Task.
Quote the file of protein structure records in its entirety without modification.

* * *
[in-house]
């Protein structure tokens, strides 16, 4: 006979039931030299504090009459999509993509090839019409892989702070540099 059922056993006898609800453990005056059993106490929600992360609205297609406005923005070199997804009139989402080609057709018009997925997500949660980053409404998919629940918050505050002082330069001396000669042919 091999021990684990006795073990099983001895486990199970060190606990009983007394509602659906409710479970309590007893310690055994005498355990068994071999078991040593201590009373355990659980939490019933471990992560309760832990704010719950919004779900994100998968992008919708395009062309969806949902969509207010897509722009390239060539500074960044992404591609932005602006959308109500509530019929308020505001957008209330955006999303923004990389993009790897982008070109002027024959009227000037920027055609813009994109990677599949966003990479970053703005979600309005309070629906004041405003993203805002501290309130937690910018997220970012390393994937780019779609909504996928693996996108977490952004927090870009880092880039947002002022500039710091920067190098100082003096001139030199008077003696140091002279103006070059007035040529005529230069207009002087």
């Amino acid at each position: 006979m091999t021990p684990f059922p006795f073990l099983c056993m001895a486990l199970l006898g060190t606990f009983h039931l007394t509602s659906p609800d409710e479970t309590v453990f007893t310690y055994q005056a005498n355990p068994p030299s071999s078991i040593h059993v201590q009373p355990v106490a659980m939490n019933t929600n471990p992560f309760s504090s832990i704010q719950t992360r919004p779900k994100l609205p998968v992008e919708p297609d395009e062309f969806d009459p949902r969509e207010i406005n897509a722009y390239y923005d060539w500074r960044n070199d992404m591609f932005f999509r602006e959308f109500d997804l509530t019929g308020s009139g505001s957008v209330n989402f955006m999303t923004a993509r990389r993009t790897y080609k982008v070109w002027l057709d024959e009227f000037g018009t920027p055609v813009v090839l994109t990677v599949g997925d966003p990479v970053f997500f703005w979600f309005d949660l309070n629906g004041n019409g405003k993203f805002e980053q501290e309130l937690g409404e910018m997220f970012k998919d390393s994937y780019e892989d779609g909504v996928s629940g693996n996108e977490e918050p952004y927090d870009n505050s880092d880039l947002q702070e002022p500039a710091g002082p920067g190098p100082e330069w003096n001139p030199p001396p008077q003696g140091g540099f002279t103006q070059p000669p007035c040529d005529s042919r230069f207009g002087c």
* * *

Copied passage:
[in-house]
């Protein structure tokens, strides 16, 4: 006979039931030299504090009459999509993509090839019409892989702070540099 059922056993006898609800453990005056059993106490929600992360609205297609406005923005070199997804009139989402080609057709018009997925997500949660980053409404998919629940918050505050002082330069001396000669042919 091999021990684990006795073990099983001895486990199970060190606990009983007394509602659906409710479970309590007893310690055994005498355990068994071999078991040593201590009373355990659980939490019933471990992560309760832990704010719950919004779900994100998968992008919708395009062309969806949902969509207010897509722009390239060539500074960044992404591609932005602006959308109500509530019929308020505001957008209330955006999303923004990389993009790897982008070109002027024959009227000037920027055609813009994109990677599949966003990479970053703005979600309005309070629906004041405003993203805002501290309130937690910018997220970012390393994937780019779609909504996928693996996108977490952004927090870009880092880039947002002022500039710091920067190098100082003096001139030199008077003696140091002279103006070059007035040529005529230069207009002087």
């Amino acid at each position: 006979m091999t021990p684990f059922p006795f073990l099983c056993m001895a486990l199970l006898g060190t606990f009983h039931l007394t509602s659906p609800d409710e479970t309590v453990f007893t310690y055994q005056a005498n355990p068994p030299s071999s078991i040593h059993v201590q009373p355990v106490a659980m939490n019933t929600n471990p992560f309760s504090s832990i704010q719950t992360r919004p779900k994100l609205p998968v992008e919708p297609d395009e062309f969806d009459p949902r969509e207010i406005n897509a722009y390239y923005d060539w500074r960044n070199d992404m591609f932005f999509r602006e959308f109500d997804l509530t019929g308020s009139g505001s957008v209330n989402f955006m999303t923004a993509r990389r993009t790897y080609k982008v070109w002027l057709d024959e009227f000037g018009t920027p055609v813009v090839l994109t990677v599949g997925d966003p990479v970053f997500f703005w979600f309005d949660l309070n629906g004041n019409g405003k993203f805002e980053q501290e309130l937690g409404e910018m997220f970012k998919d390393s994937y780019e892989d779609g909504v996928s629940g693996n996108e977490e918050p952004y927090d870009n505050s880092d880039l947002q702070e002022p500039a710091g002082p920067g190098p100082e330069w003096n001139p030199p001396p008077q003696g140091g540099f002279t103006q070059p000669p007035c040529d005529s042919r230069f207009g002087c």